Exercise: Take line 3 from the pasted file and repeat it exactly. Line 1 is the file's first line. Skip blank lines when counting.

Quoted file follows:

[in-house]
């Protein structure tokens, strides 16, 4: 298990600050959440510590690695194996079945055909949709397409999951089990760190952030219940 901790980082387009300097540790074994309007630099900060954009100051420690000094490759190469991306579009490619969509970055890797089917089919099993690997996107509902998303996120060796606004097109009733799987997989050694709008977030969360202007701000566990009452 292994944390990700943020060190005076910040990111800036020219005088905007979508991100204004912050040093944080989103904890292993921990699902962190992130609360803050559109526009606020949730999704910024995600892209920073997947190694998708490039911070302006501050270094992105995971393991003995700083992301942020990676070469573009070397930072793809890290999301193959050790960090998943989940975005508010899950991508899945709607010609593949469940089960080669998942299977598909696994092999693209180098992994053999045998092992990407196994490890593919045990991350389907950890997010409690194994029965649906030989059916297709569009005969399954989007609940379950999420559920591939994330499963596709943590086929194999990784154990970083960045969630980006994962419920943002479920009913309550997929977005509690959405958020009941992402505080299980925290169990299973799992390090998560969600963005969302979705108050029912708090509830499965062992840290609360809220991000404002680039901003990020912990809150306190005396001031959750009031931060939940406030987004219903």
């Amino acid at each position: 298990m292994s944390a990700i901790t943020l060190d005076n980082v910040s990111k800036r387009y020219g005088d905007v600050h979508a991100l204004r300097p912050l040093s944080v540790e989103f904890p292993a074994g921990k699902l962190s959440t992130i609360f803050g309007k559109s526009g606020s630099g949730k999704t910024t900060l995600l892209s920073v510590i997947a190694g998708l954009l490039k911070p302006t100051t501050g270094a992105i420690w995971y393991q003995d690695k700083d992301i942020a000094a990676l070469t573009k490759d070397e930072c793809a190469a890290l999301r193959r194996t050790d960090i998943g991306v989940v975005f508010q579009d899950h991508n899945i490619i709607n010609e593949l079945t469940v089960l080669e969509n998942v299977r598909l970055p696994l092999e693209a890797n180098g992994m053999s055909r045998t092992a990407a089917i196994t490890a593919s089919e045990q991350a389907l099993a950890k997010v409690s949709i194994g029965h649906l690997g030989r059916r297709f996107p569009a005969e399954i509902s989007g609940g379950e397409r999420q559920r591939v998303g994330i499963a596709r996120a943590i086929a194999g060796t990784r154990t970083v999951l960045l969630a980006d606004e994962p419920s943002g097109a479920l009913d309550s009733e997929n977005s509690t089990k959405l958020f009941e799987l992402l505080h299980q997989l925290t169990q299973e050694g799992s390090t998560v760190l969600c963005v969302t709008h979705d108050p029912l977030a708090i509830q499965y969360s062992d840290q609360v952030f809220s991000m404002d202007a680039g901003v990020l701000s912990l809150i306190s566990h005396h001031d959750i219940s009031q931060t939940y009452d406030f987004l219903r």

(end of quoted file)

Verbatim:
């Amino acid at each position: 298990m292994s944390a990700i901790t943020l060190d005076n980082v910040s990111k800036r387009y020219g005088d905007v600050h979508a991100l204004r300097p912050l040093s944080v540790e989103f904890p292993a074994g921990k699902l962190s959440t992130i609360f803050g309007k559109s526009g606020s630099g949730k999704t910024t900060l995600l892209s920073v510590i997947a190694g998708l954009l490039k911070p302006t100051t501050g270094a992105i420690w995971y393991q003995d690695k700083d992301i942020a000094a990676l070469t573009k490759d070397e930072c793809a190469a890290l999301r193959r194996t050790d960090i998943g991306v989940v975005f508010q579009d899950h991508n899945i490619i709607n010609e593949l079945t469940v089960l080669e969509n998942v299977r598909l970055p696994l092999e693209a890797n180098g992994m053999s055909r045998t092992a990407a089917i196994t490890a593919s089919e045990q991350a389907l099993a950890k997010v409690s949709i194994g029965h649906l690997g030989r059916r297709f996107p569009a005969e399954i509902s989007g609940g379950e397409r999420q559920r591939v998303g994330i499963a596709r996120a943590i086929a194999g060796t990784r154990t970083v999951l960045l969630a980006d606004e994962p419920s943002g097109a479920l009913d309550s009733e997929n977005s509690t089990k959405l958020f009941e799987l992402l505080h299980q997989l925290t169990q299973e050694g799992s390090t998560v760190l969600c963005v969302t709008h979705d108050p029912l977030a708090i509830q499965y969360s062992d840290q609360v952030f809220s991000m404002d202007a680039g901003v990020l701000s912990l809150i306190s566990h005396h001031d959750i219940s009031q931060t939940y009452d406030f987004l219903r």